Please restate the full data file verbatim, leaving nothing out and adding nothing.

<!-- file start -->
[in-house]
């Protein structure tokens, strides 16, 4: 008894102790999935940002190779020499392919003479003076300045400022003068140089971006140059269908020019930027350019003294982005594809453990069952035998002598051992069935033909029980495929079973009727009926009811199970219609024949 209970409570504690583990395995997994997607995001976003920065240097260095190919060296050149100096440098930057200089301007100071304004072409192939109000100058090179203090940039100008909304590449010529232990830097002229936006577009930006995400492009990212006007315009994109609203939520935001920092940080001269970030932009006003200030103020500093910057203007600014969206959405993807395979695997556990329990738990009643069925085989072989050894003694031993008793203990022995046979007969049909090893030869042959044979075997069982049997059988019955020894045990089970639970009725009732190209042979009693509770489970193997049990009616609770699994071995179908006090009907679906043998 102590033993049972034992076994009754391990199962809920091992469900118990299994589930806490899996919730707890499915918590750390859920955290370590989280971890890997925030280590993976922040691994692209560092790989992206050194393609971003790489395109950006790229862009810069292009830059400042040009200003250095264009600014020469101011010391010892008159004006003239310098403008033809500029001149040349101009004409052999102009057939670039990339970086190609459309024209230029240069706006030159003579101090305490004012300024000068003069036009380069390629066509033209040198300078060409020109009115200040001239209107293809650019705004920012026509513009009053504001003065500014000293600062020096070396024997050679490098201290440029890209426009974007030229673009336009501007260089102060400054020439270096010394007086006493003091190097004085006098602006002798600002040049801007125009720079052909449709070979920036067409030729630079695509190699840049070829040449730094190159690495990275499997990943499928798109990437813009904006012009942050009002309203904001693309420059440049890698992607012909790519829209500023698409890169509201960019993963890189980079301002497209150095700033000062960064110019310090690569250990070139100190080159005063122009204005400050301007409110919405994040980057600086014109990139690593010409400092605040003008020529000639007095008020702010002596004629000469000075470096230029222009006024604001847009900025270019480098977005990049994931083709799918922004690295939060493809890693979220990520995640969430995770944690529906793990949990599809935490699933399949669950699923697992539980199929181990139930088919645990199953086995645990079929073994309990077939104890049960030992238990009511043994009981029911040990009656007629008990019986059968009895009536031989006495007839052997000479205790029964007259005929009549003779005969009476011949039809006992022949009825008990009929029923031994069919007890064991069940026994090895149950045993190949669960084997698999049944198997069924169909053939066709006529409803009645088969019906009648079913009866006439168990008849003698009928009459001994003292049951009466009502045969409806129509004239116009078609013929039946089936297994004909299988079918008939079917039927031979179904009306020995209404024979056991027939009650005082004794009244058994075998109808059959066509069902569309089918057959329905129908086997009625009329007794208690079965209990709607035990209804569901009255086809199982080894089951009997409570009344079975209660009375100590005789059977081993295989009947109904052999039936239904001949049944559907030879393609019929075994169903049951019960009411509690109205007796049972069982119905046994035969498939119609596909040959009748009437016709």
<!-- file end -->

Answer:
[in-house]
């Protein structure tokens, strides 16, 4: 008894102790999935940002190779020499392919003479003076300045400022003068140089971006140059269908020019930027350019003294982005594809453990069952035998002598051992069935033909029980495929079973009727009926009811199970219609024949 209970409570504690583990395995997994997607995001976003920065240097260095190919060296050149100096440098930057200089301007100071304004072409192939109000100058090179203090940039100008909304590449010529232990830097002229936006577009930006995400492009990212006007315009994109609203939520935001920092940080001269970030932009006003200030103020500093910057203007600014969206959405993807395979695997556990329990738990009643069925085989072989050894003694031993008793203990022995046979007969049909090893030869042959044979075997069982049997059988019955020894045990089970639970009725009732190209042979009693509770489970193997049990009616609770699994071995179908006090009907679906043998 102590033993049972034992076994009754391990199962809920091992469900118990299994589930806490899996919730707890499915918590750390859920955290370590989280971890890997925030280590993976922040691994692209560092790989992206050194393609971003790489395109950006790229862009810069292009830059400042040009200003250095264009600014020469101011010391010892008159004006003239310098403008033809500029001149040349101009004409052999102009057939670039990339970086190609459309024209230029240069706006030159003579101090305490004012300024000068003069036009380069390629066509033209040198300078060409020109009115200040001239209107293809650019705004920012026509513009009053504001003065500014000293600062020096070396024997050679490098201290440029890209426009974007030229673009336009501007260089102060400054020439270096010394007086006493003091190097004085006098602006002798600002040049801007125009720079052909449709070979920036067409030729630079695509190699840049070829040449730094190159690495990275499997990943499928798109990437813009904006012009942050009002309203904001693309420059440049890698992607012909790519829209500023698409890169509201960019993963890189980079301002497209150095700033000062960064110019310090690569250990070139100190080159005063122009204005400050301007409110919405994040980057600086014109990139690593010409400092605040003008020529000639007095008020702010002596004629000469000075470096230029222009006024604001847009900025270019480098977005990049994931083709799918922004690295939060493809890693979220990520995640969430995770944690529906793990949990599809935490699933399949669950699923697992539980199929181990139930088919645990199953086995645990079929073994309990077939104890049960030992238990009511043994009981029911040990009656007629008990019986059968009895009536031989006495007839052997000479205790029964007259005929009549003779005969009476011949039809006992022949009825008990009929029923031994069919007890064991069940026994090895149950045993190949669960084997698999049944198997069924169909053939066709006529409803009645088969019906009648079913009866006439168990008849003698009928009459001994003292049951009466009502045969409806129509004239116009078609013929039946089936297994004909299988079918008939079917039927031979179904009306020995209404024979056991027939009650005082004794009244058994075998109808059959066509069902569309089918057959329905129908086997009625009329007794208690079965209990709607035990209804569901009255086809199982080894089951009997409570009344079975209660009375100590005789059977081993295989009947109904052999039936239904001949049944559907030879393609019929075994169903049951019960009411509690109205007796049972069982119905046994035969498939119609596909040959009748009437016709």